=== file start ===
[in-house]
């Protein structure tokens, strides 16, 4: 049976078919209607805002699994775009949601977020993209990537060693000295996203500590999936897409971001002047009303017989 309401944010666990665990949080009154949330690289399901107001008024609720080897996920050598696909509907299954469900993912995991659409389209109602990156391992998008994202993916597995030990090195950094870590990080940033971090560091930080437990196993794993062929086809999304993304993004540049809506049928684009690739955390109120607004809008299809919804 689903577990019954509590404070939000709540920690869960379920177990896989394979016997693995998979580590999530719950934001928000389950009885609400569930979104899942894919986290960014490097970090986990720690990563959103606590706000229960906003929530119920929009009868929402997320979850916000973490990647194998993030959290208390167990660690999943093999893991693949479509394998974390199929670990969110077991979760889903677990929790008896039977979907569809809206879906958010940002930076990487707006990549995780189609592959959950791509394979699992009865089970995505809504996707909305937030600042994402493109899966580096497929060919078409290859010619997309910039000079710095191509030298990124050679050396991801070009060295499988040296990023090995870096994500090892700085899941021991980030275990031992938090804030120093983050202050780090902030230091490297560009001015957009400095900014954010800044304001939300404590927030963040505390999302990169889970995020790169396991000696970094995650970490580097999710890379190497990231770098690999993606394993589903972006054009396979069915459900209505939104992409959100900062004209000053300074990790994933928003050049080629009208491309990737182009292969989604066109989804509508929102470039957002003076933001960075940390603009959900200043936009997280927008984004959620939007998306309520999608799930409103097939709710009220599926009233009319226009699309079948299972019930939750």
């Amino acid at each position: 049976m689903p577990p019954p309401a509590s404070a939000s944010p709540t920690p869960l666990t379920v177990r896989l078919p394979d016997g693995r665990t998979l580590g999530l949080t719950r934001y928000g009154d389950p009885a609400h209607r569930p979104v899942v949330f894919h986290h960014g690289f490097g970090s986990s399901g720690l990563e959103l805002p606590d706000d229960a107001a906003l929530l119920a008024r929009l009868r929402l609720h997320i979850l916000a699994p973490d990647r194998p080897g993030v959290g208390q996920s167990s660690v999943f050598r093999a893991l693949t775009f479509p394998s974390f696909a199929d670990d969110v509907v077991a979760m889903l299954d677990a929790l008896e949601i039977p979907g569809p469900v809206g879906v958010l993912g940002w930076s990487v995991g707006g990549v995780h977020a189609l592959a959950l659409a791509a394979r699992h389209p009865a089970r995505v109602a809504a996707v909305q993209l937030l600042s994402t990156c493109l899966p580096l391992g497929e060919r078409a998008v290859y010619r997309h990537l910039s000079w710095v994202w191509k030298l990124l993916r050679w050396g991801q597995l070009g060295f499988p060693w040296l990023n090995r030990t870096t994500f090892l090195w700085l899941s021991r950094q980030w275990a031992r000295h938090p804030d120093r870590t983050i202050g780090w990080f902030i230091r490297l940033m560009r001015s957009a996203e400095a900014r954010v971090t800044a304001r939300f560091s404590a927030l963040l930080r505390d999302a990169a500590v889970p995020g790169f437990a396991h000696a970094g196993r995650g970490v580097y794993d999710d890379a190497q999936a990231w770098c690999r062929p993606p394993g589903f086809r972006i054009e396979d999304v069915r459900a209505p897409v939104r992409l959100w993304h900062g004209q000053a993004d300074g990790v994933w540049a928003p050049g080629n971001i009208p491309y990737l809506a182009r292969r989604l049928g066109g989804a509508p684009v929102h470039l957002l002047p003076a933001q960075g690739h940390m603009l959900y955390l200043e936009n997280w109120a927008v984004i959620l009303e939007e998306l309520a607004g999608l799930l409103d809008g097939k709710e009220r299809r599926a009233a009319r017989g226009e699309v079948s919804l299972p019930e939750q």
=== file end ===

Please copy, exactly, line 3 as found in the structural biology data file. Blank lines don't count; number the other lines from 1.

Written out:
């Amino acid at each position: 049976m689903p577990p019954p309401a509590s404070a939000s944010p709540t920690p869960l666990t379920v177990r896989l078919p394979d016997g693995r665990t998979l580590g999530l949080t719950r934001y928000g009154d389950p009885a609400h209607r569930p979104v899942v949330f894919h986290h960014g690289f490097g970090s986990s399901g720690l990563e959103l805002p606590d706000d229960a107001a906003l929530l119920a008024r929009l009868r929402l609720h997320i979850l916000a699994p973490d990647r194998p080897g993030v959290g208390q996920s167990s660690v999943f050598r093999a893991l693949t775009f479509p394998s974390f696909a199929d670990d969110v509907v077991a979760m889903l299954d677990a929790l008896e949601i039977p979907g569809p469900v809206g879906v958010l993912g940002w930076s990487v995991g707006g990549v995780h977020a189609l592959a959950l659409a791509a394979r699992h389209p009865a089970r995505v109602a809504a996707v909305q993209l937030l600042s994402t990156c493109l899966p580096l391992g497929e060919r078409a998008v290859y010619r997309h990537l910039s000079w710095v994202w191509k030298l990124l993916r050679w050396g991801q597995l070009g060295f499988p060693w040296l990023n090995r030990t870096t994500f090892l090195w700085l899941s021991r950094q980030w275990a031992r000295h938090p804030d120093r870590t983050i202050g780090w990080f902030i230091r490297l940033m560009r001015s957009a996203e400095a900014r954010v971090t800044a304001r939300f560091s404590a927030l963040l930080r505390d999302a990169a500590v889970p995020g790169f437990a396991h000696a970094g196993r995650g970490v580097y794993d999710d890379a190497q999936a990231w770098c690999r062929p993606p394993g589903f086809r972006i054009e396979d999304v069915r459900a209505p897409v939104r992409l959100w993304h900062g004209q000053a993004d300074g990790v994933w540049a928003p050049g080629n971001i009208p491309y990737l809506a182009r292969r989604l049928g066109g989804a509508p684009v929102h470039l957002l002047p003076a933001q960075g690739h940390m603009l959900y955390l200043e936009n997280w109120a927008v984004i959620l009303e939007e998306l309520a607004g999608l799930l409103d809008g097939k709710e009220r299809r599926a009233a009319r017989g226009e699309v079948s919804l299972p019930e939750q």